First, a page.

Boxing is a pretty violent sport. But like any sport, there is equipment, a regulating authority, and rules that keep the game as fair and safe as it can be given the object of the game: to hit without getting hit. Of course in most boxing matches, both sides take a pretty good beating. Each round is brutal, but there are small breaks in between rounds where the opponents go to their corners and receive tending from their coaches. This week as I contemplated the nature of spiritual warfare, I saw 5 lessons we can learn from boxing.
The Game and the Rules
Boxers fight in 2 to 3-minute rounds with 4-12 rounds per fight. (It depends on whether the fight is amateur or professional). The match takes place in a square ring on a raised platform. Thick ropes surround the four padded posts creating a ring that keeps opponents from falling off the platform. A soft, nonslip floor and stairs to enter the ring complete the setup.
During the match, there are specific kinds of hits that are forbidden and certain areas of the body that are off-limits. Three judges watch carefully, scoring the match. Opponents fight until the rounds are over or somebody receives a knock-out punch that immediately halts the game. But when the referee signals a break, the opponents must step back. They must refrain from throwing punches until given the signal to begin again. Then they both move to their own corners to take a break, moisten their mouths, and receive advice and encouragement from coaches and support staff.
Spiritual Warfare is Like Boxing
The ring is the Christian life. It’s contained, padded, and closely watched by three judges: the Father, Son, and Holy Spirit. This is where Christians use spiritual warfare to fight the powers and principalities of Ephesians 6:12. The attacks come in the form of temptation to sin, physical and mental torment, and deception into all unrighteousness. But not only is God the judge, He is also the regulating authority, the referee, the owner of the gym, and our coach.
He trains us during our prayer and Bible reading time and then brings it to our remembrance during the match. When the bell rings for a break, He ministers to us. He bandages our wounds, gives us fresh Living Water, and encourages us to continue the fight. All we have to do is hear His voice, follow His advice, and keep getting back up when we get knocked down. Oh, and we have to stay in the ring until the end of the fight.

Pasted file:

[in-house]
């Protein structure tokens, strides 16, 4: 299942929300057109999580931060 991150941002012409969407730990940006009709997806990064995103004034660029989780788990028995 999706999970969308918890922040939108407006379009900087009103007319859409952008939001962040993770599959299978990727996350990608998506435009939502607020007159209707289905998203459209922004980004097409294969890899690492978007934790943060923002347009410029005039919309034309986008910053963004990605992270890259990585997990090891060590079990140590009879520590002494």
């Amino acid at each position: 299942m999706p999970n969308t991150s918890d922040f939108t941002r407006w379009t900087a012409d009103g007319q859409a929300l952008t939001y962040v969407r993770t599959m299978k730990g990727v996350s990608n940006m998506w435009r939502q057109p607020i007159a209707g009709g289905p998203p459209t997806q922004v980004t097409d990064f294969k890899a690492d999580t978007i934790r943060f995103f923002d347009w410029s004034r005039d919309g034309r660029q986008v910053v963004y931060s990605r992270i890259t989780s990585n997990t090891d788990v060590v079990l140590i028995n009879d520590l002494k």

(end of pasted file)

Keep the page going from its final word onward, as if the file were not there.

Lesson #1: Keep Your Gloves Up
Ephesians 4:27: ”Neither give place to the devil.”
The main thing that hit me about spiritual warfare when I started to think through this analogy (pun intended) was the basic resting stance of a boxer. The gloves are always up. This protects vulnerable areas, and the boxer is always ready to block the opponent’s punch. In fact, it would be foolish and dangerous to enter the ring without a defensive strategy. Boxers who get too cocky or feel intimidated by their opponent’s trash talk can leave themselves open to a deadly assault.
There are so many Bible verses admonishing us not to let our guards down. 1 Peter 5:8 says, “Be sober, be vigilant; because your adversary the devil walks about like a roaring lion, seeking whom he may devour.” Ephesians 5:15 and Proverbs 4:23 tell us to walk carefully and protect our hearts. Psalm 39:1 reminds us to guard our ways lest we sin with our mouths. And Psalm 119:133 tells us that sin allows iniquity to have dominion (or rule) over us.
In fact, sin is the quickest way to open ourselves to the attack of the enemy. Jesus Himself connected sin to physical attacks in John 5:14 and John 8:11. We must be vigilant, watching for Satan’s attacks, especially in places where he has hit us before.
Lesson #2: Know When to Duck and Swerve
1 Thessalonians 5:22: “Abstain from all appearance of evil.”
Bobbing and weaving is another defensive technique. It’s about refusing to present an easy target. Instead, you remove your body from the areas that your opponent is most likely to punch. Staying out of range is an excellent strategy, both for not getting hit and for frustrating your opponent who won’t be able to land a solid attack.
So many times in the Christian life, the devil can trip us up because we put ourselves in position to be attacked. The Bible tells us that this should not be. Ephesians 5:11 says, “And have no fellowship with the unfruitful works of darkness, but rather expose them.” 1 Corinthians 15:33 says, “Do not be deceived: ‘Evil company corrupts good habits.’” 1 John 5:21 says, “Little children, keep yourselves from idols. Amen.”
When we know that certain places, people, or things cause us to violate our conscience or act in ways that are not pleasing to God, it’s our job to remove ourselves from those things and stay out of the enemy’s reach as much as we can. In fact, Romans 13:14 says for us not even to make provision for the flesh. We shouldn’t even think about the things that we know might tend to take us away from a Christ-centered life.
Lesson #3: Land Punches of Your Own
James 4:7: “Therefore, submit to God. Resist the devil and he will flee from you.”